Can We Mentally Survive Another Lockdown?

Just as we thought we were rising above the abomination we call 2020, all the sudden it feels like we are back at square one. I’m not going to lie to you, throughout the months of September and October, there were moments that I forgot there was a world-wide pandemic happening. I was so wrapped up in work and school and well, the election, that somewhere within those months, I stopped wiping down my groceries, and I didn’t feel nervous going into stores and restaurants. I found myself letting my mask fall beneath my nose for a couple minutes and I began seeing more people, for visits on their birthdays and other occasions. And I know I am not the only one.

 

But then all of the sudden the election was over, which also meant the constant coverage in the news was over as well. The electoral vote updates that laid permanently on the right side of my TV screen, is now some number in the millions, representing US covid cases.  I was slapped in the face with reality as I watched News 12 Long Island, with headlines that read “New York’s record-breaking covid numbers” and “Cuomo puts in place 10pm curfew in New York” and other news media talk of another potential economic shutdown. (It is amazing how much the media determines what we think about, but that is a discussion for another time).

 

Now all the questions are flying back and forth like it’s March 2020 again. How will families survive another shut down as they still try to financially recover from the last one? Is 4-6 weeks of shut down even enough? What if it has to be longer? What could this shut down really mean for the new presidential administration? As we stare down what could potentially be a repeat of March-July, the biggest concern that crosses my mind is, can we  survive another mandatory quarantine, mentally?

 

As an extrovert myself, I am not so sure I can handle it. Going out and meeting new people is one of my favorite things to do. I am a very friendly person, and frankly, I love that about myself. Being outside and doing new things, whether it be something simple like shopping at the mall or taking a trip and seeing new sites is my idea of a great day; and although I love my fair share of Netflix and ice-cream, I wouldn’t ever consider myself a homebody or introvert. I always thought this was one of my best qualities, until Covid hit. Being sent home from school in New York City, and having to quarantine inside all day everyday, is definitely not how I wanted to spend a year of my college experience.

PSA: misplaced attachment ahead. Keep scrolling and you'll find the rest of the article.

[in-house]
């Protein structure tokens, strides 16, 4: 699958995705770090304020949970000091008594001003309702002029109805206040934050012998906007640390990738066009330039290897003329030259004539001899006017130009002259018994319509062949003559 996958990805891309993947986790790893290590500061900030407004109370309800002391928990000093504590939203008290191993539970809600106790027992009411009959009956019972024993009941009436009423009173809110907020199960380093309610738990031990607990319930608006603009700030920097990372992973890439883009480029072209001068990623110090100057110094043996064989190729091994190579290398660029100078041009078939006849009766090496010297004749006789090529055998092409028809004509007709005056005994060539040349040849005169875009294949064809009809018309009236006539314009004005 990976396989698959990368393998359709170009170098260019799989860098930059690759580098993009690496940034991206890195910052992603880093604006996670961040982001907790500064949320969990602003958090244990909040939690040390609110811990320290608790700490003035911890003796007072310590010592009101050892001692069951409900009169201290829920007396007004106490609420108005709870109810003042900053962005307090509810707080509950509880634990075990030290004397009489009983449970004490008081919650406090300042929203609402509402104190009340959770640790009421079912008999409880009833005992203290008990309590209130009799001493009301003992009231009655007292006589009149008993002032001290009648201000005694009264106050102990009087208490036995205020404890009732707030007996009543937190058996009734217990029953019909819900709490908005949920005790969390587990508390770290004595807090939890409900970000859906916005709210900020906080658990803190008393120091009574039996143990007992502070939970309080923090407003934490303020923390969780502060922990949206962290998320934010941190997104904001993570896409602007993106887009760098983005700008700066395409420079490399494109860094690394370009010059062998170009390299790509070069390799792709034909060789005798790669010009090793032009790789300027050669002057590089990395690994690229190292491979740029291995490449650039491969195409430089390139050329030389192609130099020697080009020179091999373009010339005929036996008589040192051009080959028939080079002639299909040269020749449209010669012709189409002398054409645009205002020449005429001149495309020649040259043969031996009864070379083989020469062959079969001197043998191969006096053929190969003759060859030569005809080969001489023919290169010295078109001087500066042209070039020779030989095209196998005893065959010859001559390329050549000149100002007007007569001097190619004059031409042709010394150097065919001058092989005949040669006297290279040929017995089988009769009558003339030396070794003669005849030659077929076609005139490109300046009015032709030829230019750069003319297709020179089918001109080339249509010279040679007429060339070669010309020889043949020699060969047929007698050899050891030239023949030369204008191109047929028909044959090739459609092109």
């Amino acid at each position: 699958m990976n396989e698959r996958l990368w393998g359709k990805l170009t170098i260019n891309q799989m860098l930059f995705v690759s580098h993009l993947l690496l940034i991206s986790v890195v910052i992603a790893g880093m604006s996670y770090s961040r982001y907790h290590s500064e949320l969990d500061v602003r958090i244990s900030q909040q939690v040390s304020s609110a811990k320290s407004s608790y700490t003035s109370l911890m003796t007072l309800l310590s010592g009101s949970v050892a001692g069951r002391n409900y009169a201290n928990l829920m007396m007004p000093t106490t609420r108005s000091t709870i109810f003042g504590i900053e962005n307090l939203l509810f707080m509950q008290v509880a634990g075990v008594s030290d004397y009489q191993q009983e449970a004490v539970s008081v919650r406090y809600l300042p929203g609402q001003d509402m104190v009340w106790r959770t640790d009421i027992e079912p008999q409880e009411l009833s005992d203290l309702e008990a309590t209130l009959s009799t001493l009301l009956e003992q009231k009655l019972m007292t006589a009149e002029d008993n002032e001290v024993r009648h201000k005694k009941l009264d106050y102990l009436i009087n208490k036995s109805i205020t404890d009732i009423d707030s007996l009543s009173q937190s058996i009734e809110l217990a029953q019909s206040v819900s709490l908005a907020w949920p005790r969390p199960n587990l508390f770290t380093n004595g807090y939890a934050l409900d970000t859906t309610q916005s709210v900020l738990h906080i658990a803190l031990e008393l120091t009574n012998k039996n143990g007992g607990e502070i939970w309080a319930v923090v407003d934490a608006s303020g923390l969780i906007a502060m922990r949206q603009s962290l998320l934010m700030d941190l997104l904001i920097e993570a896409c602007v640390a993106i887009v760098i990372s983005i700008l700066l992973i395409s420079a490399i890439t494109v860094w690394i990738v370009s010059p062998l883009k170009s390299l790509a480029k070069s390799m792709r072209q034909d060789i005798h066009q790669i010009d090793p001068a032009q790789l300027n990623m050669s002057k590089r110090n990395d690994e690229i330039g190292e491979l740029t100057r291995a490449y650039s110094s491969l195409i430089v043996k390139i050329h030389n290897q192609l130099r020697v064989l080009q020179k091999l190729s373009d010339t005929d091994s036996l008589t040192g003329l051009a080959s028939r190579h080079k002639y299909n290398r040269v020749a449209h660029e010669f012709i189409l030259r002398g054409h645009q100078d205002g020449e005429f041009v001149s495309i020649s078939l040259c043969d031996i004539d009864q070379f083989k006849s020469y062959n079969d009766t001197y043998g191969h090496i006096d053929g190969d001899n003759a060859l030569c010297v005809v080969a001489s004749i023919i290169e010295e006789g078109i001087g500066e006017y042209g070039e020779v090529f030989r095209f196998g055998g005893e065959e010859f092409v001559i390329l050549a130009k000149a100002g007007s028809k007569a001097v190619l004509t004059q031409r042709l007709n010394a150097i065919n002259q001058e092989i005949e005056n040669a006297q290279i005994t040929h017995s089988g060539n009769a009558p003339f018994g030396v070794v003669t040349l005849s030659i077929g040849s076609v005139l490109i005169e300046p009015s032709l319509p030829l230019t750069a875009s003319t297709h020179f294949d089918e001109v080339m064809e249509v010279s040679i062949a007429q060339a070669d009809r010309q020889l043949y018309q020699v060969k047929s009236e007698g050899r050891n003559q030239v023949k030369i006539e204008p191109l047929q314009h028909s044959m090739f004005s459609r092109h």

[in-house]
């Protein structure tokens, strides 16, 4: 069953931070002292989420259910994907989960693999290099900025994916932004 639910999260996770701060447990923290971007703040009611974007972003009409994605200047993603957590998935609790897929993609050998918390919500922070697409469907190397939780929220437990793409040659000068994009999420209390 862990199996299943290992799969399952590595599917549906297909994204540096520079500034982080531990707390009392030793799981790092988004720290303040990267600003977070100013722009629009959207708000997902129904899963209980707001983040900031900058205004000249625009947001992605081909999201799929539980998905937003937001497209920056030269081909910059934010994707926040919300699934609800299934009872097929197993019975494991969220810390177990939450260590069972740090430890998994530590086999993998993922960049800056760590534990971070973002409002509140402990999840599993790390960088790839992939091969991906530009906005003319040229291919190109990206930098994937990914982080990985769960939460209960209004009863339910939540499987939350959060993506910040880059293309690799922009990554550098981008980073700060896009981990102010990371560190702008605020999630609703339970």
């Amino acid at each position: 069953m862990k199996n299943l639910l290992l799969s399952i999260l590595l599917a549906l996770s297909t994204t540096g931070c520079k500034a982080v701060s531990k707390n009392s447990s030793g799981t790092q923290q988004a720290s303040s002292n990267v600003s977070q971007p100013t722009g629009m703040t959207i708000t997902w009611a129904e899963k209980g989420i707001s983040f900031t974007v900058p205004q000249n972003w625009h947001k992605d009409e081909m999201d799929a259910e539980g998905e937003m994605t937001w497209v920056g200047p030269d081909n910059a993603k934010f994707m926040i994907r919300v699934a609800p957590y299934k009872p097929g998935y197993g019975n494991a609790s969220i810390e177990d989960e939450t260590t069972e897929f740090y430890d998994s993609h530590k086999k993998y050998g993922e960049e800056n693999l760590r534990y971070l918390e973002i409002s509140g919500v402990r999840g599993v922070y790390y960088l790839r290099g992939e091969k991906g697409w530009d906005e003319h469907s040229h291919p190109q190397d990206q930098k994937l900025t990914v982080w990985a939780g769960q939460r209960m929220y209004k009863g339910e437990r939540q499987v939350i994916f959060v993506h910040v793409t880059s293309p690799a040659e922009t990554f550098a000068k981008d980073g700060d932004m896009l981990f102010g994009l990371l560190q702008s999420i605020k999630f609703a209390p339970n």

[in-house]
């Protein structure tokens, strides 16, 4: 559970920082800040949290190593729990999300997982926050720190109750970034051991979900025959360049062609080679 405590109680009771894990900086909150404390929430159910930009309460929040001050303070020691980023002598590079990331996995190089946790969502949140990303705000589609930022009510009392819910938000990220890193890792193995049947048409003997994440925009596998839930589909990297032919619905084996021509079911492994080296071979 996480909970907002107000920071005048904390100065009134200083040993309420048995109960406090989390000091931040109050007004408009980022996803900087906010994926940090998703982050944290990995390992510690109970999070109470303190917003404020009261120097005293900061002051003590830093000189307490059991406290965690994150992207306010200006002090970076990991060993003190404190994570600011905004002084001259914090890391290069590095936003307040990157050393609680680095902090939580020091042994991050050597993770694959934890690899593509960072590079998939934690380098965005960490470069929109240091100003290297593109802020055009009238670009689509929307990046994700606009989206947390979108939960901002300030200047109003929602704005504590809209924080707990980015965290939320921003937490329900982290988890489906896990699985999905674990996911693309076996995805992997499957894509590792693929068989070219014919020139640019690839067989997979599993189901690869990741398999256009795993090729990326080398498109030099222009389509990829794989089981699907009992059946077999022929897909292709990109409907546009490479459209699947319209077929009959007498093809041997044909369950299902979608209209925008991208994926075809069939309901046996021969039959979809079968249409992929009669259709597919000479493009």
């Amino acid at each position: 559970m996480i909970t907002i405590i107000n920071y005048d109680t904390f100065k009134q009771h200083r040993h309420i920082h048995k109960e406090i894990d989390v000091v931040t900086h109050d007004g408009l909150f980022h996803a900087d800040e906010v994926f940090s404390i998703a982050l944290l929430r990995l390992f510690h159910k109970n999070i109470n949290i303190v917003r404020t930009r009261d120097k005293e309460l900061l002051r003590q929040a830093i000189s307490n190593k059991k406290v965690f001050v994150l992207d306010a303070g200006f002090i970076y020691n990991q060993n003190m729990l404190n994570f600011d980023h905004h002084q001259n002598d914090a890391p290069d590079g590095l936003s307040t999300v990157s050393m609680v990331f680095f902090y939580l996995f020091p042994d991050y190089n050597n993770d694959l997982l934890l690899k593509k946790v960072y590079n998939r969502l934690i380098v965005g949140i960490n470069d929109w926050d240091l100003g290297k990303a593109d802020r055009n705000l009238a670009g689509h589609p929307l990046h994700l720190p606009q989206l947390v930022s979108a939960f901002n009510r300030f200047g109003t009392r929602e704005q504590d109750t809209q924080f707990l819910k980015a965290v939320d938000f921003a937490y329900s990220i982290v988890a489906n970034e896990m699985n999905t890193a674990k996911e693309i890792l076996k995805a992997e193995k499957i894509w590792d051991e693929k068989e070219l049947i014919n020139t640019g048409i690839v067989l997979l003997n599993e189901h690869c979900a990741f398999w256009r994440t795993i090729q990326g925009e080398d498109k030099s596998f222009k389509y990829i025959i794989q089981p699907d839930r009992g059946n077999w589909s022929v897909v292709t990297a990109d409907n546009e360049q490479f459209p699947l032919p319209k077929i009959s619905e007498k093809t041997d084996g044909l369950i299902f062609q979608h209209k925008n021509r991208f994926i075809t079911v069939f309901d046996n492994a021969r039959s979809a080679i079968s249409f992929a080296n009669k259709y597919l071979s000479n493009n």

I went from being in one of the biggest and most diverse places, to trapped in my childhood bedroom (an extrovert’s worst nightmare). In the beginning I thought it would be a nice relaxing time. Thinking maybe I could finally catch up on schoolwork, and I won’t be crazy busy trying to balance my schedule. I can return to enjoying my hobbies, reading and writing, maybe improving my drawing and sewing skills. But I quickly remembered why I kept myself so busy, it’s because I get bored easily. I don’t enjoy being stuck in the same position for long periods of time, I never have. I don’t like being in the same job position for too long, I hate when movies are longer than a couple hours, I can’t eat the same things over and over, I get BORED.

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The idea of another shut down brings chills up my spine. I know that I will struggle a lot if I am forced to stay at home for another couple of months. I know that I will get bored. Mentally, I will feel secluded and lonely again. My sense of independence has been diminished,  however, being independent is how I thrive. I will feel like I am not doing anything to progress myself further, and I will be mad at myself for it. It will be an endless cycle of blaming myself for something that has no fault.

But how about the rest of the country? I know I am not alone in this.

 

In the wake of another period in time where we will find ourselves sleeping in a little too late, drinking a little too much, binge watching for a little too long, it is important to remind ourselves that this isn’t our fault. We do not always have to be productive, and it’s okay to take time for yourself and rest. But it is also important to make sure we aren’t sulking in our beds, making ourselves feel bad for taking that break.

I felt like the moment I started feeling bad for laying in bed all day, was also the moment I realized a break was no longer good for me. I had lost all motivation, I had severe writers block, and I wanted nothing but ice cream and Netflix.

 

It is hard to push ourselves up from taking a break, but we need to try a little something every day. So, if we do happen to need another state or national shut down, just remember to accomplish a little something every day. Make your bed, cook yourself a yummy meal (Try some of Blush’s Easy Vegan Recipes), decorate your room for the upcoming holidays, write about your day in a journal, complete one school assignment (Take a look at Blush’s Tips and Tricks for focusing), FaceTime you classmates. Easier said than done, of course; but we have one thing now that we didn’t have the first time around, notice. We can prepare our minds and bodies because we have been through it before. Create a list of goals this time around, order yourself some tools to help you get through. Most importantly, reach out. Here at Blush, we are always happy to talk to our readers. DM us on Instagram at @Blushmagazine or email me personally. Blush is a safe space for anybody who wants to chat.

 

Check out some mental health online resources here:

  1. https://www.hhs.gov/coronavirus/mental-health-and-coping/index.html
  2. https://www.cdc.gov/coronavirus/2019-ncov/daily-life-coping/managing-stress-anxiety.html
  3.  https://www.cdc.gov/mentalhealth/tools-resources/index.htm

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